HOME  |  NEWS  |  BLOGS  |  MESSAGES  |  FEATURES  |  VIDEOS  |  WEBINARS  |  INDUSTRIES  |  FOCUS ON FUNDAMENTALS
  |  REGISTER  |  LOGIN  |  HELP
Blogs
Blog

Designing Secure Machine Control Networks

NO RATINGS
View Comments: Newest First|Oldest First|Threaded View
Cabe Atwell
User Rank
Blogger
Re: Machine/Enterprise Networks
Cabe Atwell   10/23/2013 6:14:32 PM
NO RATINGS
A tied-together approach does have its advantages but nothing is ever secure as it sounds. It would seem an attack, whether done by a hacker or a virus, could bring anything tied to that network down instead of being compartmentalized in a single area like those of node-based networks.

apresher
User Rank
Blogger
Machine/Enterprise Networks
apresher   8/29/2013 5:47:43 PM
NO RATINGS
Tool_Maker, You make a lot of good points. In most network designs, my understanding is that network traffic is not mixed and is completely separate from external traffic.  When there is a need for exposing the network to the "outside", the security needs obviously grow dramatically. It's interesting that policies, procedures and physical security become as big of issues as the fancy technology protection measures. Thanks for your comments.

apresher
User Rank
Blogger
Secure Machine Networks
apresher   8/29/2013 5:41:44 PM
NO RATINGS
Ann, I don't think machine control and entreprise network traffic is mixed any more than is required for specific functions.

Ann R. Thryft
User Rank
Blogger
Re: Why tie the networks together?
Ann R. Thryft   8/29/2013 2:45:36 PM
NO RATINGS
The buffer zone/perimeter network is an interesting concept, and at least at first glance looks like a good idea. But Tool_maker's comment makes me wonder about all those connections, too. Sequestering different networks--internal comms versus the manufacturing network where profit-center work is done, like the battalion--seems like a much more secure topology, as well as less crowded. Yet it's been a common topic in DN and elsewhere about all the efforts to bring IT together with manufacturing. Perhaps that needs a rethink.

Tool_maker
User Rank
Platinum
Why tie the networks together?
Tool_maker   8/29/2013 1:04:19 PM
NO RATINGS
I understand the need to tie stuff together internally for inventory control, tracking orders, and a million other reasons. I undrestand the desire to go outside for banking, order placement and a host of other reasons. I do not understand why they ever have to be tied together.

 A million years ago when I was in the military, I was in a mechanized unit. The company commander's vehicle had two radios. One on the company network and one for the battalion. that way neither was cluttered with nonessential chatter. Does that not seem like at least a partial solution to this threat? When everything is linked that brings to mind a person using a megaphone to carry on a conversation and then trying to figure out how to soundproof the room so the conversation remains private.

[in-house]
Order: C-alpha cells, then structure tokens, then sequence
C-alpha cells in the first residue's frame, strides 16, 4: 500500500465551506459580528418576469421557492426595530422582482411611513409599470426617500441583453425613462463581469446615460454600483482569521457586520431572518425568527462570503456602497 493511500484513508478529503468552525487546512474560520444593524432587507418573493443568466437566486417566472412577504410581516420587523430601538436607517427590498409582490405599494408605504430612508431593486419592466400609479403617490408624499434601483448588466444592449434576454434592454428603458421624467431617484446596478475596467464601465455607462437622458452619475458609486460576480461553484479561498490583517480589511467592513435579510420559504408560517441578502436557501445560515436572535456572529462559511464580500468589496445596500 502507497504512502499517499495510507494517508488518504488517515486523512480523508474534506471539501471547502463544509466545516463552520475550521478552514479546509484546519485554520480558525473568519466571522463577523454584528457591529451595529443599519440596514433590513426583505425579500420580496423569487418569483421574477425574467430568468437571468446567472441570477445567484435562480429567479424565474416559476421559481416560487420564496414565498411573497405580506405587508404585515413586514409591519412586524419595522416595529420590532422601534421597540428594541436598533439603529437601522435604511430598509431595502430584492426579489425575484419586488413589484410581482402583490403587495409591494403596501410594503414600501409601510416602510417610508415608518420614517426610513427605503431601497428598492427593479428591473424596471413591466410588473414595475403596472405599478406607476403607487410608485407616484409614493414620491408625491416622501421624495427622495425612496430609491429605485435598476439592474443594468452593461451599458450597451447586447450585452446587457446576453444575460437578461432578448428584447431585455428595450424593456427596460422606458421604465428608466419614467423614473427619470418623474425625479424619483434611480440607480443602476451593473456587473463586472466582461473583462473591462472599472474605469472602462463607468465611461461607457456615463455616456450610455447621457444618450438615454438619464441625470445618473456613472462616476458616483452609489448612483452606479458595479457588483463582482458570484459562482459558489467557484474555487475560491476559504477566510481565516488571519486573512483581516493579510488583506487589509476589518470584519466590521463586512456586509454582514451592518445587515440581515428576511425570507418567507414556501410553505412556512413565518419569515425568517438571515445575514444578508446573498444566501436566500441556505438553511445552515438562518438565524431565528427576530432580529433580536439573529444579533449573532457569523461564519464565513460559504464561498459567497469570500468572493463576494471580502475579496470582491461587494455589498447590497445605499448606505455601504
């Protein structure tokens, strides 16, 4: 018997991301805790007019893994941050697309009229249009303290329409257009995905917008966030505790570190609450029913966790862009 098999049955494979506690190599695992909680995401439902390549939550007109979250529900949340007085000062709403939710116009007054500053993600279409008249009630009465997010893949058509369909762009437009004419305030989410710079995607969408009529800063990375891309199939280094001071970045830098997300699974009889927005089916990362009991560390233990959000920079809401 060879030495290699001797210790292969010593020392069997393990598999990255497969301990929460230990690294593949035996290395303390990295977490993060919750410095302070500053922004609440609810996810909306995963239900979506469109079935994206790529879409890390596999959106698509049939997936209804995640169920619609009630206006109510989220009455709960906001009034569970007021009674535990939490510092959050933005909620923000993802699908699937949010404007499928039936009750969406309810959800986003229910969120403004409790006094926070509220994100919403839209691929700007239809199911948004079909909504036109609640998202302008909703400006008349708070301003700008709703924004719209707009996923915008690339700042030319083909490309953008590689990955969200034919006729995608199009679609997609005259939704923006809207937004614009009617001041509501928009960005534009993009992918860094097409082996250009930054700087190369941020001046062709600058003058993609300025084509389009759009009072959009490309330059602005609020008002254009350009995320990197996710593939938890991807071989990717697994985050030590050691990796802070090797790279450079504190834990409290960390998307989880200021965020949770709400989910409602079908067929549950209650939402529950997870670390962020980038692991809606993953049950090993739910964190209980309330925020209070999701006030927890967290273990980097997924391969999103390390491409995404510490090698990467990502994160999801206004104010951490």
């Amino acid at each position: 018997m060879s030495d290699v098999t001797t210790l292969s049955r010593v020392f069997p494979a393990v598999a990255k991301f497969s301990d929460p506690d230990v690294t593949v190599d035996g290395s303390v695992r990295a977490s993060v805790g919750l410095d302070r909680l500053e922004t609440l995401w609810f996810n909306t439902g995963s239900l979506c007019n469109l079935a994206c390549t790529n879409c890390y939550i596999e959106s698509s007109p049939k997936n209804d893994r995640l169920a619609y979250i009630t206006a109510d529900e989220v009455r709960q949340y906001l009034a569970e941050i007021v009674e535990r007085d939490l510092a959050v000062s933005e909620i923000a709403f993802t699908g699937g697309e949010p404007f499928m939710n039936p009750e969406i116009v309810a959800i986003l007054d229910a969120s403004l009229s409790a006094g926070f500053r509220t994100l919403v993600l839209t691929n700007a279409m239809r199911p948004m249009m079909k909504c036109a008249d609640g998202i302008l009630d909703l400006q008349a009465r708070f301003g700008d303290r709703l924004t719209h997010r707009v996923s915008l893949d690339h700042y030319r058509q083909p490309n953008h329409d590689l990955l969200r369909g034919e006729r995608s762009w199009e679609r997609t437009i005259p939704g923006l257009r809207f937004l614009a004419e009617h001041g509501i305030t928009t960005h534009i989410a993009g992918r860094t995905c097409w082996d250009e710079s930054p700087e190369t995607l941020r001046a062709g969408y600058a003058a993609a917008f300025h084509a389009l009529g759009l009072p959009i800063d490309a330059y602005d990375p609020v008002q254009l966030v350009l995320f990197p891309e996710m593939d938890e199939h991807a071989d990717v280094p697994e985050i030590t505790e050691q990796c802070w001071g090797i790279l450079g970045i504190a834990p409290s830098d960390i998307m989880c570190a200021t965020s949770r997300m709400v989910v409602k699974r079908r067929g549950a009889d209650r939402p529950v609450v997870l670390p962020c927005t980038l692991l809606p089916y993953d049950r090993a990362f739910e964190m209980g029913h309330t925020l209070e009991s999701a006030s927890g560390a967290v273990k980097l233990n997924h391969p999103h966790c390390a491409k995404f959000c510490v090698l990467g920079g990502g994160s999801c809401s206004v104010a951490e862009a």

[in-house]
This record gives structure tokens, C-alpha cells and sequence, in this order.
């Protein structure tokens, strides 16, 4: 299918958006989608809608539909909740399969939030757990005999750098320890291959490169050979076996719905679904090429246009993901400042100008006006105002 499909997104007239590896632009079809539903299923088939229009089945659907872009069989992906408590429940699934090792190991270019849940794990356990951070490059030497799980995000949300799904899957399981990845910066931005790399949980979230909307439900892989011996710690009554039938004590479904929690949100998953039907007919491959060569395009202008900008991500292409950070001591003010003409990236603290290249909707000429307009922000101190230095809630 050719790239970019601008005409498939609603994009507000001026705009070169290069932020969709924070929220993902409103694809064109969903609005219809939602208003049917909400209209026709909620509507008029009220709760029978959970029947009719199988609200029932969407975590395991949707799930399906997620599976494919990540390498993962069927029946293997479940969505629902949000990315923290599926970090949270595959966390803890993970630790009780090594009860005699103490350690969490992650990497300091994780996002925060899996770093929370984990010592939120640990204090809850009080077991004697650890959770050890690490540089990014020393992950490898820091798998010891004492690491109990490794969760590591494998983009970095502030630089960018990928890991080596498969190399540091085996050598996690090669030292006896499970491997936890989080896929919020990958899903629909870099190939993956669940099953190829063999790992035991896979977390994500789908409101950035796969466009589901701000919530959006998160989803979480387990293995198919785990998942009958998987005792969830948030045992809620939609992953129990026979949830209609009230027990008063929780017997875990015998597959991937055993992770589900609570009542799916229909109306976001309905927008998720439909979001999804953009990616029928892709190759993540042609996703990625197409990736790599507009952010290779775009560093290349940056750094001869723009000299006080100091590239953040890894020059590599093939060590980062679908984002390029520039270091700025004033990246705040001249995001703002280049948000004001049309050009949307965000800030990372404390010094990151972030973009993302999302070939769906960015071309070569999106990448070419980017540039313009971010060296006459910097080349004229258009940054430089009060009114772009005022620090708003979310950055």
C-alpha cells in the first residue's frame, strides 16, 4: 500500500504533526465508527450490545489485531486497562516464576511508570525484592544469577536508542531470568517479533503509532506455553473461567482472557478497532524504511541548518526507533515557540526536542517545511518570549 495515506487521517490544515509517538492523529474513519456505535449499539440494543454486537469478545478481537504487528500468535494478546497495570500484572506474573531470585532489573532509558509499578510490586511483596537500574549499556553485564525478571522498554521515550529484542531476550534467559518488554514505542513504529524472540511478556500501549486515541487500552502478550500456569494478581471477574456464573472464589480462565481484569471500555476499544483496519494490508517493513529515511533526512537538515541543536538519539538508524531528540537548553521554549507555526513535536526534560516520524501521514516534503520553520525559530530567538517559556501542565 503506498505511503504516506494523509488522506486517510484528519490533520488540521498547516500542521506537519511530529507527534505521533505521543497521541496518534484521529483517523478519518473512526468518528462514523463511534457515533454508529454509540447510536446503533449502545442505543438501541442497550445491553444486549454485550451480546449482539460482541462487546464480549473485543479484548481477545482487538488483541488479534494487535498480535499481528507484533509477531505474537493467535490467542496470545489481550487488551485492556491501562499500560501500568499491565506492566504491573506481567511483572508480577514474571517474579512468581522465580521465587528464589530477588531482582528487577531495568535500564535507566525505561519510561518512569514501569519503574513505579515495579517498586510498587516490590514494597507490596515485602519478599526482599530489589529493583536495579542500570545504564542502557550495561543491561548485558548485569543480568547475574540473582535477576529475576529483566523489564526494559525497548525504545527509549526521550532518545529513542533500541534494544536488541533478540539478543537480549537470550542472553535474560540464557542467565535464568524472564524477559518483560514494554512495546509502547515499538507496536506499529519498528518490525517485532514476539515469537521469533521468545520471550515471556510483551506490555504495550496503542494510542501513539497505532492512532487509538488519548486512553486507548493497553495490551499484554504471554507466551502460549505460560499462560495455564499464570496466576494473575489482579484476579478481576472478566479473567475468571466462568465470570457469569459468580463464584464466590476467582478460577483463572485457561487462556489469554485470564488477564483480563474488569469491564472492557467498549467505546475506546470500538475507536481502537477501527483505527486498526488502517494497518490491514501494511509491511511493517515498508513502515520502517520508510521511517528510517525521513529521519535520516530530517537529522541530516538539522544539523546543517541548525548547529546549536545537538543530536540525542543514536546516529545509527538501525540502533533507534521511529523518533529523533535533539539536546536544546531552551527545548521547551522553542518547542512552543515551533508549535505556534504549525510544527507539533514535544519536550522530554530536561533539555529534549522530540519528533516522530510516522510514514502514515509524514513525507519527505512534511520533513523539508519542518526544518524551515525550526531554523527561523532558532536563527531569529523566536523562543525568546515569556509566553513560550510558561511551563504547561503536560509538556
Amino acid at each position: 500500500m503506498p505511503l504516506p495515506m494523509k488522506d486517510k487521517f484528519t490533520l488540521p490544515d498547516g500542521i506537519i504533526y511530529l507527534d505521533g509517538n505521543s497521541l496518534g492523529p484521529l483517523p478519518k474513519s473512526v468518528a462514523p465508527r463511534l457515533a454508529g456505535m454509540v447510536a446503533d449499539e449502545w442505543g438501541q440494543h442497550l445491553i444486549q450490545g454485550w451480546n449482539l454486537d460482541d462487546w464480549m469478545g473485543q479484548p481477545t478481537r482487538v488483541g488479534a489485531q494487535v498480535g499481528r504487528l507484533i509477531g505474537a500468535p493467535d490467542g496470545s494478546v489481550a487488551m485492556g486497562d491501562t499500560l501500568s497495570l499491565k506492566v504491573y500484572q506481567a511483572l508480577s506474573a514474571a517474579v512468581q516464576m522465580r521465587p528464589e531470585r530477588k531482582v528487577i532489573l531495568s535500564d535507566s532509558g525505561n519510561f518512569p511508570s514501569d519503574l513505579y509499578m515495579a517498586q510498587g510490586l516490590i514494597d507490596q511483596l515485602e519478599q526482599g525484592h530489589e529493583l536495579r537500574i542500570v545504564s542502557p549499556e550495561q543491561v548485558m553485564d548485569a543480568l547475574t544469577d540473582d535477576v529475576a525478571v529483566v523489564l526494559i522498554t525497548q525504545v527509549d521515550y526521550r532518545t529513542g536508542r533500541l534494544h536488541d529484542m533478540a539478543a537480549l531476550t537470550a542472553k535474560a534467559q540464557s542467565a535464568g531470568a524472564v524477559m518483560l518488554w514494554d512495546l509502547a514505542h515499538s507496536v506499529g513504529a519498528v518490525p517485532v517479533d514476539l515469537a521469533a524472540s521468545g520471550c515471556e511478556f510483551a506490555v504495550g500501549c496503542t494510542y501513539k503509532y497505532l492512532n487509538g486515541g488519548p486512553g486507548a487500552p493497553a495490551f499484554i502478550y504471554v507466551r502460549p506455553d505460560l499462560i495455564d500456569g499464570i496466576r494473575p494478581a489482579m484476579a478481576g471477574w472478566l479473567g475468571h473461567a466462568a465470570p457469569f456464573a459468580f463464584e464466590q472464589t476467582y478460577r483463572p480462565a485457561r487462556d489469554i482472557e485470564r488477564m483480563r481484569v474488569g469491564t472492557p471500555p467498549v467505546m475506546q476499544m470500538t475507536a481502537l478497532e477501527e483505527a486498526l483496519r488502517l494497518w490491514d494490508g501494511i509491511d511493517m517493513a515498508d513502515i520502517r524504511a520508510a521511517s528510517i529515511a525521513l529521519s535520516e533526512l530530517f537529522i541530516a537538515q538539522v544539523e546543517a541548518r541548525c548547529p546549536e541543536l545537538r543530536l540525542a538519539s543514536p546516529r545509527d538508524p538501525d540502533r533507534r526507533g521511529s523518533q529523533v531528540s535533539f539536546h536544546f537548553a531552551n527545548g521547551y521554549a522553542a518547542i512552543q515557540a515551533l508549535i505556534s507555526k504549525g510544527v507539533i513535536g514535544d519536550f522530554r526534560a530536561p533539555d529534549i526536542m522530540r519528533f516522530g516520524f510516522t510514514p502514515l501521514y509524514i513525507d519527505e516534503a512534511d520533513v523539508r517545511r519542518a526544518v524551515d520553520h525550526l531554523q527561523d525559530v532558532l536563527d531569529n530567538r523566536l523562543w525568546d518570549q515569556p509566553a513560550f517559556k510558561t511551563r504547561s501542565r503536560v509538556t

Just because we can link everything, does not mean itis the best method.

Partner Zone
More Blogs
Cyber criminals have taken to hiding in common CMS platforms such as Wordpress, Joomla, and Drupal.
In the war for consumer dollars, Apple needs another win. But is the rumored Apple Car too far of a reach for the iPhone giant?
A biohacker has prototyped a novel solution to smart guns -- implanting gun owners with RFID implants so only they can fire them.
The landscape of product development is changing. Electronic components and the devices that use them are shrinking, while power and functionality are rising. As a result, heat management is now in the forefront of the design process.
Ahead of their appearance at Design & Manufacturing Minneapolis, we look at some of the engineering behind two robots from the hit show, BattleBots, as well as some tried-and-true fighting tactics engineers should keep in mind when taking their own robots into battle.
Quick Poll
The Continuing Education Center offers engineers an entirely new way to get the education they need to formulate next-generation solutions.
Aug 8 - 12, Getting Hands On with Arduino Mechatronics
SEMESTERS: 1  |  2  |  3  |  4  |  5  |  6 |  7 | 8 | 9 | 10


Focus on Fundamentals consists of 45-minute on-line classes that cover a host of technologies. You learn without leaving the comfort of your desk. All classes are taught by subject-matter experts and all are archived. So if you can't attend live, attend at your convenience.
Learn More   |   Login   |   Archived Classes
Twitter Feed
Design News Twitter Feed
Like Us on Facebook

Technology Marketplace

Copyright © 2016 UBM Canon, A UBM company, All rights reserved. Privacy Policy | Terms of Service